The recent Harvard University policy prohibiting granting of academic credit or funding for study by Harvard College students to countries on the U.S. State Department “Travel Warnings” list, which currently encompasses 25 countries from Indonesia to Kenya, is unfortunate (see “College Deters Travel to More Countries,” Harvard Crimson, December 2, 2004). While heightened security concerns require a sensible assessment of the attendant risks of any travel, this policy is excessively narrow and short-sighted. It effectively circumscribes the ability of current students to pursue a key avenue for personal growth, academic inquiry and broader international exposure. It runs counter to the goal of providing undergraduates with a “substantial international experience” highlighted by Dean William Kirby and undermines, the “reliance on the authority of ideas” that President Summers underscored as central to the University’s success. Both these notions were advanced in recent contributions to the Harvard Magazine [“John Harvard’s Journal” and “From the President,” November – December 2004].
This policy is extreme for several reasons. First, the existence of U.S. State Department travel advisories does not delegitimize areas of academic inquiry in such places. If, as President Summers contends, the “reliance on the authority of ideas” is what drives the University’s success, constraining which ideas see the light of day through the lens of State Department travel advisories is unhelpful and contradictory to the liberal arts education that draws so many young people to study at Harvard. While it is important for adequate measures to ensure safety of student researchers, this policy in effect subsumes the academic research interests of students to the whims of the U.S. State Department. After all, if security is the core issue, then what guarantees that Kenya is no less safe than Spain, a recent target of terrorist attacks, which is not on the State Department watch list? In addition, many of these countries on this watch list, such as Indonesia and Israel, are those that need our active engagement in the marketplace for ideas. What of countries that are not on the watch list yet known to be prone to violence? Does subscribing solely to the State Department watch list exculpate Harvard from its duty of care in ensuring that students traveling to these countries are aware of the requisite risks?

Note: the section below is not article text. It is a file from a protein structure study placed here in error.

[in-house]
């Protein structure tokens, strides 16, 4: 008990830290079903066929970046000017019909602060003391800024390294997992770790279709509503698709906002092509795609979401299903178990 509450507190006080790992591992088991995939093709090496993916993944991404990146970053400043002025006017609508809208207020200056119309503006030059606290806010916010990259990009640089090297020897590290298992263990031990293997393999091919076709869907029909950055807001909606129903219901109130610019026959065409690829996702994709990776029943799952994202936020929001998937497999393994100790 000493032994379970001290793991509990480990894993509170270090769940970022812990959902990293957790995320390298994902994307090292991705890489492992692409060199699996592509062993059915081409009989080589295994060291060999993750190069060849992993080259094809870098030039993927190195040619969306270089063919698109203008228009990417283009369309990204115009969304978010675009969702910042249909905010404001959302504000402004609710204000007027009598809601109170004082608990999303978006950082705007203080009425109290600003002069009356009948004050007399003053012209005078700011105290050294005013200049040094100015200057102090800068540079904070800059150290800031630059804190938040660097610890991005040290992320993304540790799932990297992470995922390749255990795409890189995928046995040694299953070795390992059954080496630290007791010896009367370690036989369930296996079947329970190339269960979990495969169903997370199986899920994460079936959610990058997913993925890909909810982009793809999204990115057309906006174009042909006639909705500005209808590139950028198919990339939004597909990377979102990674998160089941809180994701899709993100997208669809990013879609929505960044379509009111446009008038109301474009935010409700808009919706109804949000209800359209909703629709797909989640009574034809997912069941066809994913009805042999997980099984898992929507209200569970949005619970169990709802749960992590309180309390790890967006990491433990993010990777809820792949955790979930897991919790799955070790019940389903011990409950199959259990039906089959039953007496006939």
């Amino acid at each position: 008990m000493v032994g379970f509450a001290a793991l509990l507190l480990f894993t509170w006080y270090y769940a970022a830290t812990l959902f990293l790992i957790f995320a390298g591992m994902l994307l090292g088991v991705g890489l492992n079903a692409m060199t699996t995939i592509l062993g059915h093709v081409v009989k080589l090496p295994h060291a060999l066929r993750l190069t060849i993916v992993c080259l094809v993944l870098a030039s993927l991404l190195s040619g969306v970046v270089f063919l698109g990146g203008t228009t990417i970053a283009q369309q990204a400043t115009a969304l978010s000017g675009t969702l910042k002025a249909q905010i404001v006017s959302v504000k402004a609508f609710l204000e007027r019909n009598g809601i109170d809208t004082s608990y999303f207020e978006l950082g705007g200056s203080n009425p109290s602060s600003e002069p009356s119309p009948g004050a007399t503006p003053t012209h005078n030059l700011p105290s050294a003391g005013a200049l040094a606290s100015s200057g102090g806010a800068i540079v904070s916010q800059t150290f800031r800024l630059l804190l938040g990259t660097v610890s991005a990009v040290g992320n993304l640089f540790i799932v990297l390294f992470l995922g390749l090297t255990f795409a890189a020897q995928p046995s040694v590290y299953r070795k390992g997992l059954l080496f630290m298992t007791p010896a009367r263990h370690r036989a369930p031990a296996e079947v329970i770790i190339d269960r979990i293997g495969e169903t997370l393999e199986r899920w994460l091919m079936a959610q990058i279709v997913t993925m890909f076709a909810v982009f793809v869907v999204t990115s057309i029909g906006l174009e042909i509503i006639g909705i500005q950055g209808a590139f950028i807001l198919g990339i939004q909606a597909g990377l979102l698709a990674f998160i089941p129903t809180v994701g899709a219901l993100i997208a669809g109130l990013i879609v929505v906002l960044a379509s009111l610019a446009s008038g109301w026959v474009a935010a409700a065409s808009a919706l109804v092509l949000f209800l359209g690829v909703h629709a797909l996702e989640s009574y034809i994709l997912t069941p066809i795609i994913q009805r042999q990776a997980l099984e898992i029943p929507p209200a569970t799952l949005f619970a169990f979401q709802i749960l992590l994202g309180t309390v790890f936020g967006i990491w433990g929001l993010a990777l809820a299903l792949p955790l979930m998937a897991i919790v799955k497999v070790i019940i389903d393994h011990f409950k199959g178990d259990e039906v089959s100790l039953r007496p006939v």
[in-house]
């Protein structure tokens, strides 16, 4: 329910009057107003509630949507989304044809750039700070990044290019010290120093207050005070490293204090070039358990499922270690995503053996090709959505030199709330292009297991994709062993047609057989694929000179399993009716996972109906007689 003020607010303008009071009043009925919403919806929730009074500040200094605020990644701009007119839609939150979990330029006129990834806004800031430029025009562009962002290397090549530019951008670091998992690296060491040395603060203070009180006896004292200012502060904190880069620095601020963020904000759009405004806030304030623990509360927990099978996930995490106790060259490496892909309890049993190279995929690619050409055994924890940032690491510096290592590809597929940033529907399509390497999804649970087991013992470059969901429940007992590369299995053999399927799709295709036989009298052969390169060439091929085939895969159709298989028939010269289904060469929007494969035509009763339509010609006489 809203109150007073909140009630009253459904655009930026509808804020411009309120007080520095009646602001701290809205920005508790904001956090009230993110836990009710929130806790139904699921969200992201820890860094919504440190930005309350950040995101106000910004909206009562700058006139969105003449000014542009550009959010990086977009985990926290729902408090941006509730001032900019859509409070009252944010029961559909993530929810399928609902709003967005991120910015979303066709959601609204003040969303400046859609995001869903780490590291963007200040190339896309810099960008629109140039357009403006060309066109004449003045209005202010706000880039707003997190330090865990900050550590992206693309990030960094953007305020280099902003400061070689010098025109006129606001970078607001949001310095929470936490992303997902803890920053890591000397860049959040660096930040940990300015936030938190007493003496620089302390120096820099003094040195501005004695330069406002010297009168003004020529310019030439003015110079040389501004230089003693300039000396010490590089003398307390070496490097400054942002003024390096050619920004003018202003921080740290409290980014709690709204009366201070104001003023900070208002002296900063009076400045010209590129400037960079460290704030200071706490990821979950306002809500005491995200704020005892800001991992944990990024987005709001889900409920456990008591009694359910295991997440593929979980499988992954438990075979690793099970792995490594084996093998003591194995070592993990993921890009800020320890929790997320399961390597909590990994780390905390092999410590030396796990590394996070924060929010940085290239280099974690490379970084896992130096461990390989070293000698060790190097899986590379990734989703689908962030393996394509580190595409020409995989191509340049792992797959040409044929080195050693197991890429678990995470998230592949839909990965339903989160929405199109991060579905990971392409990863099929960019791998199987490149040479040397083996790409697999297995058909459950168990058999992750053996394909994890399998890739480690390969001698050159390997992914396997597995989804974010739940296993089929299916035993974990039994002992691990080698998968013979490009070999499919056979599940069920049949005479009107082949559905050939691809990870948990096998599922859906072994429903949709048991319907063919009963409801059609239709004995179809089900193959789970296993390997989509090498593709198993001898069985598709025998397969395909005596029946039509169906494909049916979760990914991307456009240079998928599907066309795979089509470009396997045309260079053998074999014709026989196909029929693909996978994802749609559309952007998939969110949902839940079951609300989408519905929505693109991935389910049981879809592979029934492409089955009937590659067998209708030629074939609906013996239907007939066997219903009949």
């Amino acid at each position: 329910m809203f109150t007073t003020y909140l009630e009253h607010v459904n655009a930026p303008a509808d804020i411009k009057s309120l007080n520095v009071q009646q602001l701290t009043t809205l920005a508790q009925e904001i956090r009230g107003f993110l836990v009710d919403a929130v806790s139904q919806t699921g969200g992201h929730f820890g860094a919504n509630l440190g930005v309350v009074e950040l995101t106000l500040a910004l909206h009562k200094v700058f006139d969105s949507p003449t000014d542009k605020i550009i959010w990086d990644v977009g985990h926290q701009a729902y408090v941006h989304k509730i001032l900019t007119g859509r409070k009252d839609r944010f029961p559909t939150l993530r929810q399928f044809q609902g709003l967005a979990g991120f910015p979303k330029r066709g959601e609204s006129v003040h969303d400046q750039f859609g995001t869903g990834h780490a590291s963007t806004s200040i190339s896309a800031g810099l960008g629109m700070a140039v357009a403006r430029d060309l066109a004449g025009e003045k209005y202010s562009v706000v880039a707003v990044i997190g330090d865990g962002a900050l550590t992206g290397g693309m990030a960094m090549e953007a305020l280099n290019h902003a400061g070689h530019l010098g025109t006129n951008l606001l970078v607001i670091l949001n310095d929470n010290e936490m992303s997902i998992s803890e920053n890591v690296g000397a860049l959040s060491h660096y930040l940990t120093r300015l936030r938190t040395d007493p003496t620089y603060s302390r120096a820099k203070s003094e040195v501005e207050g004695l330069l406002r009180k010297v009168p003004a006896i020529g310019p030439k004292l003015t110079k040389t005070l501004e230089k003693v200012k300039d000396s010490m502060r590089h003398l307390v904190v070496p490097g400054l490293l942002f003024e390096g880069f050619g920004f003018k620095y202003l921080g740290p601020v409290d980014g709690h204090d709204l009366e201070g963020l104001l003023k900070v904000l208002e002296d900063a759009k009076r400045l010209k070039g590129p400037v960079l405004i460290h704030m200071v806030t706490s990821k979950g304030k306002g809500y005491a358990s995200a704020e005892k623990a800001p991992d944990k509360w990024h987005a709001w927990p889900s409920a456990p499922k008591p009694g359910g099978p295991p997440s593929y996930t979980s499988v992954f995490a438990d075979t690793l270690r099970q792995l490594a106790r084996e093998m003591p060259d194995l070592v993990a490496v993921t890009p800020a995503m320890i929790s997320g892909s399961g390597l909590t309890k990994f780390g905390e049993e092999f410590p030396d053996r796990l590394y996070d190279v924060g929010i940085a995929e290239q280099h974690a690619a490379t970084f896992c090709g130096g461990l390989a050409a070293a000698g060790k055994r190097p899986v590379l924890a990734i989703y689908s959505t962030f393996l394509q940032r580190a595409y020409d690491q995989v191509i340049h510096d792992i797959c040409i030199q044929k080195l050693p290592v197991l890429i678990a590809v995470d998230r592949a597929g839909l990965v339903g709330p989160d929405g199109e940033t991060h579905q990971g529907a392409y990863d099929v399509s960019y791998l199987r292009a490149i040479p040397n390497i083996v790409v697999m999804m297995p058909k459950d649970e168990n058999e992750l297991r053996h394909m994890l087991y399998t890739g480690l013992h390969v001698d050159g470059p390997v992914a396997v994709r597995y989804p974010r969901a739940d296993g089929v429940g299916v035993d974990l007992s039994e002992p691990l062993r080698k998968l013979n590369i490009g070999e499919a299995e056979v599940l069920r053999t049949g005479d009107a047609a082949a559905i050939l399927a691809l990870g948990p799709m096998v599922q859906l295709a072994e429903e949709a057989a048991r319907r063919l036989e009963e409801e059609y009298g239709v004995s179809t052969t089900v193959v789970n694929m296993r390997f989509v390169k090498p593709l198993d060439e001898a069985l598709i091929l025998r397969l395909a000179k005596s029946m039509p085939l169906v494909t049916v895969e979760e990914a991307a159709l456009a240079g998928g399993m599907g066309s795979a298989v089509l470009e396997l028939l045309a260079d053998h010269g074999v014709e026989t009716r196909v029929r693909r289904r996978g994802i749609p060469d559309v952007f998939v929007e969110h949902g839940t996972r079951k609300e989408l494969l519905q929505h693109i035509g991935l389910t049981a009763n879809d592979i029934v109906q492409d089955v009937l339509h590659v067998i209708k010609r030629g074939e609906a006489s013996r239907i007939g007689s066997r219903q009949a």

Perhaps the biggest problem with this policy is the circumscribing of student’s opportunities to participate in a journey of academic and personal discovery that accompanies such international forays. Though this policy does not affect graduate students, having benefited tremendously from studying abroad during the thesis research experience as an undergraduate at Harvard, I believe that it is inconsistent and unfair that current students will be denied unfettered access to pursue their academic interests and ideas anywhere. While security concerns need to be addressed before such travel is undertaken, a more deliberative and case-by-case approach is required. As Salman Rushdie reminds us in Step Across the Line, “in a choice between security and liberty, it is liberty that must always come out on top.”